New York's highest court, The Court of Appeals, has ruled that a properly filed appeal of an Order of Protection (O/P) can still be decided (it is not "moot") even though the O/P has expired due to the far reaching significance of a determination that a Family Offense has occurred.
The Family Court grants a final O/P either on consent of the person alleged to have committed a Family Offense or after a hearing and a determination that a Family Offense has occurred. An order on consent cannot be appealed because it is based on an agreement. A decision after a hearing may be appealed. Because the appeal process can be lengthy both in terms of the time needed to prepare the brief, attend oral argument and then await decision, it is possible that the final O/P which usually lasts one year may expire before the appeal is decided.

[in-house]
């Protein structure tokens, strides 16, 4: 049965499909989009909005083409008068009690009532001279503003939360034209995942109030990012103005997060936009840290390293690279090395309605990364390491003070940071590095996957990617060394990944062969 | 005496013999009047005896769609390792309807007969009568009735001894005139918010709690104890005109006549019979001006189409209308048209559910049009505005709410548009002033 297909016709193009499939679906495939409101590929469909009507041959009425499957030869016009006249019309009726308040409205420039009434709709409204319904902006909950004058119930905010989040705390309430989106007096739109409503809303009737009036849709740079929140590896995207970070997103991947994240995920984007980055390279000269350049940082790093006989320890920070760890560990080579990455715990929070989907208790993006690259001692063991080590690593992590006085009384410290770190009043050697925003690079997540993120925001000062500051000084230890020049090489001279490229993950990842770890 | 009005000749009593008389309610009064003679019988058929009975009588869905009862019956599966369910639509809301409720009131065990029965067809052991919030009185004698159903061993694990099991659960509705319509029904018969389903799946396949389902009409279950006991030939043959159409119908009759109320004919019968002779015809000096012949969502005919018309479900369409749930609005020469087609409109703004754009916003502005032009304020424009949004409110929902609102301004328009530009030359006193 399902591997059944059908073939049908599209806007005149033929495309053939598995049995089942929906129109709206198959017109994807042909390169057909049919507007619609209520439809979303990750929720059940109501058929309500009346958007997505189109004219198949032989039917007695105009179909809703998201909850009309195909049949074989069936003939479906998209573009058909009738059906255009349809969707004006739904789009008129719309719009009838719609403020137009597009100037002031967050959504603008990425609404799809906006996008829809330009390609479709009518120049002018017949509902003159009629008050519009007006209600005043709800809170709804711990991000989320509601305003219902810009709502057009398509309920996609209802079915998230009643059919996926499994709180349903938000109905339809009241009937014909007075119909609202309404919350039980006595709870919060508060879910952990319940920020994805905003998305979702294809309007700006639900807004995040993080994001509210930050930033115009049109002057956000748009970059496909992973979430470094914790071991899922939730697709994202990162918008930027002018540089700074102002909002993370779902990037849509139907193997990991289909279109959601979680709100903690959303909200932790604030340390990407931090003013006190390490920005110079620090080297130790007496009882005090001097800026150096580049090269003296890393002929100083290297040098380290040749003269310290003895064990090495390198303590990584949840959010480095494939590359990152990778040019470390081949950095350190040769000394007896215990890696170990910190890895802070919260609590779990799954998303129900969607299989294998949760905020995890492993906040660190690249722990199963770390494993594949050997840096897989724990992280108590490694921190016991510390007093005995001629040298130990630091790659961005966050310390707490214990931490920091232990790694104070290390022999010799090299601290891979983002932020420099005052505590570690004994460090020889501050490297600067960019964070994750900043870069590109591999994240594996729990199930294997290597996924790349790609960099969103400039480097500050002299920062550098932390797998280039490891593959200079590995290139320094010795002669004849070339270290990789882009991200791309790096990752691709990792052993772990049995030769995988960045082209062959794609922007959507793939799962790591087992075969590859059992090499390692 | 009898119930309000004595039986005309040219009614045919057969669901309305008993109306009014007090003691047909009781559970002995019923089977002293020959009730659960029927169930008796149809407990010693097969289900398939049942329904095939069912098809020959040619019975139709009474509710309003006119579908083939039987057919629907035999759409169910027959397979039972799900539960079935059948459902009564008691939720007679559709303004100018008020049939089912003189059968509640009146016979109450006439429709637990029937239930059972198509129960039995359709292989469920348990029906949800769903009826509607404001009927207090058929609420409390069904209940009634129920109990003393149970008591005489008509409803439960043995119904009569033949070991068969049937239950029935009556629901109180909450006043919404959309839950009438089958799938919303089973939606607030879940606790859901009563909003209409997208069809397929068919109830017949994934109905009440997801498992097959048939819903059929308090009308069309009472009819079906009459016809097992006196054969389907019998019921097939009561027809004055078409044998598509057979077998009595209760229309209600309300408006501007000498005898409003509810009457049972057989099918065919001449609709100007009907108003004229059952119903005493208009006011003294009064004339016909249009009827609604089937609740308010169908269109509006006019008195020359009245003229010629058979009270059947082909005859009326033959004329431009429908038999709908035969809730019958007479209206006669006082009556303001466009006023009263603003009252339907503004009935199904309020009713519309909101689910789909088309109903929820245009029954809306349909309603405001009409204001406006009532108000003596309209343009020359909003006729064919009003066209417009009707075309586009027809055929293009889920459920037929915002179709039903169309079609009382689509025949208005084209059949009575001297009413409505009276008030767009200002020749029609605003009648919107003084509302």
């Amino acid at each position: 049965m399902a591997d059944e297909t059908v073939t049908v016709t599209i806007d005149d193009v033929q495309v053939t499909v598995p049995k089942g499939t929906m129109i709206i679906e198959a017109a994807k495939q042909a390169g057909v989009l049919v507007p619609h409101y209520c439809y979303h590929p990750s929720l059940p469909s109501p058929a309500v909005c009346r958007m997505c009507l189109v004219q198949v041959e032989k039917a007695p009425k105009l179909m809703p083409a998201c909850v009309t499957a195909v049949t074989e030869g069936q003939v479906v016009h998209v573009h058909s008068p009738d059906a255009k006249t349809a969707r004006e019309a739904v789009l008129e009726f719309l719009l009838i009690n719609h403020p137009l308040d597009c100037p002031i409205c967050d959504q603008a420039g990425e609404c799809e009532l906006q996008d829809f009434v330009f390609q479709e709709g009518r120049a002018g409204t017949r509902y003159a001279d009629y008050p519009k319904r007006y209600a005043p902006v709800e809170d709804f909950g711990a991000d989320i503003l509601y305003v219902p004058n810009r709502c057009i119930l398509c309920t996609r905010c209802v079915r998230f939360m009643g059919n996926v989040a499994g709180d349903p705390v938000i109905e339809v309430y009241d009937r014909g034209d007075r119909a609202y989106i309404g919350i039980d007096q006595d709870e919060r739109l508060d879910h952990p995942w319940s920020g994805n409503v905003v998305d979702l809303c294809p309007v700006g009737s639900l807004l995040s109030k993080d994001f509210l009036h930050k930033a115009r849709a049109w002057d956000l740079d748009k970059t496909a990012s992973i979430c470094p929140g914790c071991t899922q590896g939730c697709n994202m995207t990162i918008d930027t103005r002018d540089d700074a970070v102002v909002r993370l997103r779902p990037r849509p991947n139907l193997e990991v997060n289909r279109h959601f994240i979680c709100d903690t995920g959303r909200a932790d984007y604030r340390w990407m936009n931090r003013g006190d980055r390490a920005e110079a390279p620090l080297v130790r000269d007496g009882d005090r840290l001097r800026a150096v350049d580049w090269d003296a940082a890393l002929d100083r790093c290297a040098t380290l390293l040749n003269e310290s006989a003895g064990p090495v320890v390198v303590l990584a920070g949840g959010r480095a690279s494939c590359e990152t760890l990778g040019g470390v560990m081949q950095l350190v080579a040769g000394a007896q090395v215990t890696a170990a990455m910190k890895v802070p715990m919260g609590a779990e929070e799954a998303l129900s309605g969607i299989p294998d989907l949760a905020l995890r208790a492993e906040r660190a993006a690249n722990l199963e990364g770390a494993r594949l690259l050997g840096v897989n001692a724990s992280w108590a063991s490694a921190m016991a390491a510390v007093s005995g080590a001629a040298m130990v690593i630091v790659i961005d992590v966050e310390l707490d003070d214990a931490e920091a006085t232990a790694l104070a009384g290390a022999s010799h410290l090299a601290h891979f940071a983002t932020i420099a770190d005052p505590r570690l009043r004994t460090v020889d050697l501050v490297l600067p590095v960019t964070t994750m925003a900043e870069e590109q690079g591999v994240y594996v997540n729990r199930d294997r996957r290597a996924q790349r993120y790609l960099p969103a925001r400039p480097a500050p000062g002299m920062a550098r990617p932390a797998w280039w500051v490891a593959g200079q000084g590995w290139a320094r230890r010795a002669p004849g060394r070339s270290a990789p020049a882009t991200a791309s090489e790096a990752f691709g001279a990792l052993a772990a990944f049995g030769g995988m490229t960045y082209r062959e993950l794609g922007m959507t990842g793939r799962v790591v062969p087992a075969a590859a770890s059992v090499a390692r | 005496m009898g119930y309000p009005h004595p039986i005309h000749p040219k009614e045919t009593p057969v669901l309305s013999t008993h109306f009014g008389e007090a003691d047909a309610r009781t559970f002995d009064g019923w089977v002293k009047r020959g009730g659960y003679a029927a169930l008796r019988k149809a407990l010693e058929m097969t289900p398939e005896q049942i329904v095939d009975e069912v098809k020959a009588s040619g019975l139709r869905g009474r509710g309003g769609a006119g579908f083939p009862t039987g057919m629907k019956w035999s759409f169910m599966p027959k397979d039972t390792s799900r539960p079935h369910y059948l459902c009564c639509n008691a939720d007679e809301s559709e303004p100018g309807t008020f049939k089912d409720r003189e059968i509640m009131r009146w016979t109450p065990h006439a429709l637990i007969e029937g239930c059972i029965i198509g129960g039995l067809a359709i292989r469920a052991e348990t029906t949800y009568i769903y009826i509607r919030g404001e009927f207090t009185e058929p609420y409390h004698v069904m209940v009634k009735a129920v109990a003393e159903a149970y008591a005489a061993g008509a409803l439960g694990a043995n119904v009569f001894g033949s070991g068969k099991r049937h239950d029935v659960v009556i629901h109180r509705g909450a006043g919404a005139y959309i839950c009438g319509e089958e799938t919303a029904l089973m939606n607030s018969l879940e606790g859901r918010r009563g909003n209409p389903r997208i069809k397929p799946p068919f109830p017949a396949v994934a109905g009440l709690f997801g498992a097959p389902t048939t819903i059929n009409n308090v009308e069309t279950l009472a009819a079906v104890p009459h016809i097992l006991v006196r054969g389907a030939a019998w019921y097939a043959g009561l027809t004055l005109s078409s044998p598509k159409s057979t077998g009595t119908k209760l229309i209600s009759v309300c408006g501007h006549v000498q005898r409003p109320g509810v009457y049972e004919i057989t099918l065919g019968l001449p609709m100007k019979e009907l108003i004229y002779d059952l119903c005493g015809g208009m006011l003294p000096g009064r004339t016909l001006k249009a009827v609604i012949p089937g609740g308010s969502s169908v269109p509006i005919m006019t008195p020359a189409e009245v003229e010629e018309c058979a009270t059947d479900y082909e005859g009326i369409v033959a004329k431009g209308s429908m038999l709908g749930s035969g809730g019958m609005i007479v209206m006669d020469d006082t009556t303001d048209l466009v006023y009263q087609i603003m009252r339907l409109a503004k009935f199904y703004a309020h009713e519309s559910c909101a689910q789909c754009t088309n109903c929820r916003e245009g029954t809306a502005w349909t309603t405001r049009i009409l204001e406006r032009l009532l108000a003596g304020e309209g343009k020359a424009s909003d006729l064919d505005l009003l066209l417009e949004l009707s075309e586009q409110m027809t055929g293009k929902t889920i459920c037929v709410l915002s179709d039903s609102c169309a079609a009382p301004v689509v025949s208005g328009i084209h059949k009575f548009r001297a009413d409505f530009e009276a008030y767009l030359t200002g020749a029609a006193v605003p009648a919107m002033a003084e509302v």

The Court of Appeals just decided that the appeal should still be determined even after the O/P has expired because the finding that a Family Offense occurred may affect a person in their divorce case,
custody case, may cause the person to be labeled as a person who commits domestic violence, may affect future police interaction and may affect future employment and that therefore a determination must be made of the appeal.
This decision cements once again the seriousness of applications for Orders of Protection and the need for experienced legal advice whether you are seeking or defending against such an application.